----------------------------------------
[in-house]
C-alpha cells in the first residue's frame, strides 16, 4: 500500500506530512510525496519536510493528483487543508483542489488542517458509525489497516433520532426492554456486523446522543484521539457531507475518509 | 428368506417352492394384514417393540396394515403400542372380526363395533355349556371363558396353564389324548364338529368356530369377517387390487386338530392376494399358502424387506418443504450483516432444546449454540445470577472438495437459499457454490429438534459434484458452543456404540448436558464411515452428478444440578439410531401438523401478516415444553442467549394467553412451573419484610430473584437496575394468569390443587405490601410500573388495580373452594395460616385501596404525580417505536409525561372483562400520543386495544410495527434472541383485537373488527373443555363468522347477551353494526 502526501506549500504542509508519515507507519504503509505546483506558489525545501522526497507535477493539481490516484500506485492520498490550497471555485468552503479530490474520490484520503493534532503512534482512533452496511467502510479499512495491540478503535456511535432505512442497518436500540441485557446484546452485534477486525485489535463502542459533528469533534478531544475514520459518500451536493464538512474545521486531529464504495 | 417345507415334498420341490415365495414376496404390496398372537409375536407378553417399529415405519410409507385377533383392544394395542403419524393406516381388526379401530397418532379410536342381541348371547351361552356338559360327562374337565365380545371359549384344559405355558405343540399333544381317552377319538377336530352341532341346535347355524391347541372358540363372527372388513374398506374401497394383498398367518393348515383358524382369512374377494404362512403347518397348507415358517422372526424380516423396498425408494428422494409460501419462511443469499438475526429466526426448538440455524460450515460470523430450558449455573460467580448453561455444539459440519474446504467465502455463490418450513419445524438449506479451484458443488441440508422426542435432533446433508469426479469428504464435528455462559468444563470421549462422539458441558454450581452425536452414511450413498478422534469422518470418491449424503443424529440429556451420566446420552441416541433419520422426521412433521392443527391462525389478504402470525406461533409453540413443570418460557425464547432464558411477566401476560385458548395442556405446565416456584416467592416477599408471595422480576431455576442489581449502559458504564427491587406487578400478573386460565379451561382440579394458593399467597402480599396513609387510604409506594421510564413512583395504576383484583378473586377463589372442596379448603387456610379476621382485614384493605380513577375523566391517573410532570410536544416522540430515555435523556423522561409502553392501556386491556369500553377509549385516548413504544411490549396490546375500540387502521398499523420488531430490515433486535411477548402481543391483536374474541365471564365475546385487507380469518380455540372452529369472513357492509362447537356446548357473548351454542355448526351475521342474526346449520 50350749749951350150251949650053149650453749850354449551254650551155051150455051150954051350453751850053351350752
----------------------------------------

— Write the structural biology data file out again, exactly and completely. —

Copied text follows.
[in-house]
C-alpha cells in the first residue's frame, strides 16, 4: 500500500506530512510525496519536510493528483487543508483542489488542517458509525489497516433520532426492554456486523446522543484521539457531507475518509 | 428368506417352492394384514417393540396394515403400542372380526363395533355349556371363558396353564389324548364338529368356530369377517387390487386338530392376494399358502424387506418443504450483516432444546449454540445470577472438495437459499457454490429438534459434484458452543456404540448436558464411515452428478444440578439410531401438523401478516415444553442467549394467553412451573419484610430473584437496575394468569390443587405490601410500573388495580373452594395460616385501596404525580417505536409525561372483562400520543386495544410495527434472541383485537373488527373443555363468522347477551353494526 502526501506549500504542509508519515507507519504503509505546483506558489525545501522526497507535477493539481490516484500506485492520498490550497471555485468552503479530490474520490484520503493534532503512534482512533452496511467502510479499512495491540478503535456511535432505512442497518436500540441485557446484546452485534477486525485489535463502542459533528469533534478531544475514520459518500451536493464538512474545521486531529464504495 | 417345507415334498420341490415365495414376496404390496398372537409375536407378553417399529415405519410409507385377533383392544394395542403419524393406516381388526379401530397418532379410536342381541348371547351361552356338559360327562374337565365380545371359549384344559405355558405343540399333544381317552377319538377336530352341532341346535347355524391347541372358540363372527372388513374398506374401497394383498398367518393348515383358524382369512374377494404362512403347518397348507415358517422372526424380516423396498425408494428422494409460501419462511443469499438475526429466526426448538440455524460450515460470523430450558449455573460467580448453561455444539459440519474446504467465502455463490418450513419445524438449506479451484458443488441440508422426542435432533446433508469426479469428504464435528455462559468444563470421549462422539458441558454450581452425536452414511450413498478422534469422518470418491449424503443424529440429556451420566446420552441416541433419520422426521412433521392443527391462525389478504402470525406461533409453540413443570418460557425464547432464558411477566401476560385458548395442556405446565416456584416467592416477599408471595422480576431455576442489581449502559458504564427491587406487578400478573386460565379451561382440579394458593399467597402480599396513609387510604409506594421510564413512583395504576383484583378473586377463589372442596379448603387456610379476621382485614384493605380513577375523566391517573410532570410536544416522540430515555435523556423522561409502553392501556386491556369500553377509549385516548413504544411490549396490546375500540387502521398499523420488531430490515433486535411477548402481543391483536374474541365471564365475546385487507380469518380455540372452529369472513357492509362447537356446548357473548351454542355448526351475521342474526346449520 50350749749951350150251949650053149650453749850354449551254650551155051150455051150954051350453751850053351350752